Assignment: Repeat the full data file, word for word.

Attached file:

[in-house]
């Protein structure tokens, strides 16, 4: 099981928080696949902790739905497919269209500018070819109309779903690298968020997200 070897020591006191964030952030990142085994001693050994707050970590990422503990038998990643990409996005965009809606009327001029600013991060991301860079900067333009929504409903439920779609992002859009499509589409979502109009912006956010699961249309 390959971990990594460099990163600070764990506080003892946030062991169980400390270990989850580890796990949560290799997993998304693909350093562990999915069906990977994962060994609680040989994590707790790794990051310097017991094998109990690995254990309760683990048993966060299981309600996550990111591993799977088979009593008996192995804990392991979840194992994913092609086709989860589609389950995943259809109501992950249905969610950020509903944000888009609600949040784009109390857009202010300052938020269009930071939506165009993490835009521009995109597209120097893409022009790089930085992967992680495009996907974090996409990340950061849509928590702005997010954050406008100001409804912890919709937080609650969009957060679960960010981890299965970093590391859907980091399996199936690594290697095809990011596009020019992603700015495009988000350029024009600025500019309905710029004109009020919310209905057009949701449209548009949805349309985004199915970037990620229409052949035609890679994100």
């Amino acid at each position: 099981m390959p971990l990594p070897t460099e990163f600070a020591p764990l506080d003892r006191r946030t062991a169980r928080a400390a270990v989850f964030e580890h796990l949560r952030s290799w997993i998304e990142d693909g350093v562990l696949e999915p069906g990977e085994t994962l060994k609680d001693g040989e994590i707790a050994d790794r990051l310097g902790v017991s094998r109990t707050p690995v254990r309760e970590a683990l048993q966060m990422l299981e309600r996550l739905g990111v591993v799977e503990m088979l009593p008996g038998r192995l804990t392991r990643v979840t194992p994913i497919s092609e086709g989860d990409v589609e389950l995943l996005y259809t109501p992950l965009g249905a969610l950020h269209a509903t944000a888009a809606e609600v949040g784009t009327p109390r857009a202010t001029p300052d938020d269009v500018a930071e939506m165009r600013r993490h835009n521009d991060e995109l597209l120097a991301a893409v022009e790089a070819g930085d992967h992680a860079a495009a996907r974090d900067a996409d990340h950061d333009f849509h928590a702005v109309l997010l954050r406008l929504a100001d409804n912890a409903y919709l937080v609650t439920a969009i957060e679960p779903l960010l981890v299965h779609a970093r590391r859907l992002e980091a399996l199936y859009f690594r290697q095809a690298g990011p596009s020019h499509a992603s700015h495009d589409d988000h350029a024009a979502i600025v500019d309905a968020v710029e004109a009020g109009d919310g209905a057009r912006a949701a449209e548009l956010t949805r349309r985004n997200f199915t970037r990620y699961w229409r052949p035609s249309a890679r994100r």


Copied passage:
[in-house]
């Protein structure tokens, strides 16, 4: 099981928080696949902790739905497919269209500018070819109309779903690298968020997200 070897020591006191964030952030990142085994001693050994707050970590990422503990038998990643990409996005965009809606009327001029600013991060991301860079900067333009929504409903439920779609992002859009499509589409979502109009912006956010699961249309 390959971990990594460099990163600070764990506080003892946030062991169980400390270990989850580890796990949560290799997993998304693909350093562990999915069906990977994962060994609680040989994590707790790794990051310097017991094998109990690995254990309760683990048993966060299981309600996550990111591993799977088979009593008996192995804990392991979840194992994913092609086709989860589609389950995943259809109501992950249905969610950020509903944000888009609600949040784009109390857009202010300052938020269009930071939506165009993490835009521009995109597209120097893409022009790089930085992967992680495009996907974090996409990340950061849509928590702005997010954050406008100001409804912890919709937080609650969009957060679960960010981890299965970093590391859907980091399996199936690594290697095809990011596009020019992603700015495009988000350029024009600025500019309905710029004109009020919310209905057009949701449209548009949805349309985004199915970037990620229409052949035609890679994100």
């Amino acid at each position: 099981m390959p971990l990594p070897t460099e990163f600070a020591p764990l506080d003892r006191r946030t062991a169980r928080a400390a270990v989850f964030e580890h796990l949560r952030s290799w997993i998304e990142d693909g350093v562990l696949e999915p069906g990977e085994t994962l060994k609680d001693g040989e994590i707790a050994d790794r990051l310097g902790v017991s094998r109990t707050p690995v254990r309760e970590a683990l048993q966060m990422l299981e309600r996550l739905g990111v591993v799977e503990m088979l009593p008996g038998r192995l804990t392991r990643v979840t194992p994913i497919s092609e086709g989860d990409v589609e389950l995943l996005y259809t109501p992950l965009g249905a969610l950020h269209a509903t944000a888009a809606e609600v949040g784009t009327p109390r857009a202010t001029p300052d938020d269009v500018a930071e939506m165009r600013r993490h835009n521009d991060e995109l597209l120097a991301a893409v022009e790089a070819g930085d992967h992680a860079a495009a996907r974090d900067a996409d990340h950061d333009f849509h928590a702005v109309l997010l954050r406008l929504a100001d409804n912890a409903y919709l937080v609650t439920a969009i957060e679960p779903l960010l981890v299965h779609a970093r590391r859907l992002e980091a399996l199936y859009f690594r290697q095809a690298g990011p596009s020019h499509a992603s700015h495009d589409d988000h350029a024009a979502i600025v500019d309905a968020v710029e004109a009020g109009d919310g209905a057009r912006a949701a449209e548009l956010t949805r349309r985004n997200f199915t970037r990620y699961w229409r052949p035609s249309a890679r994100r």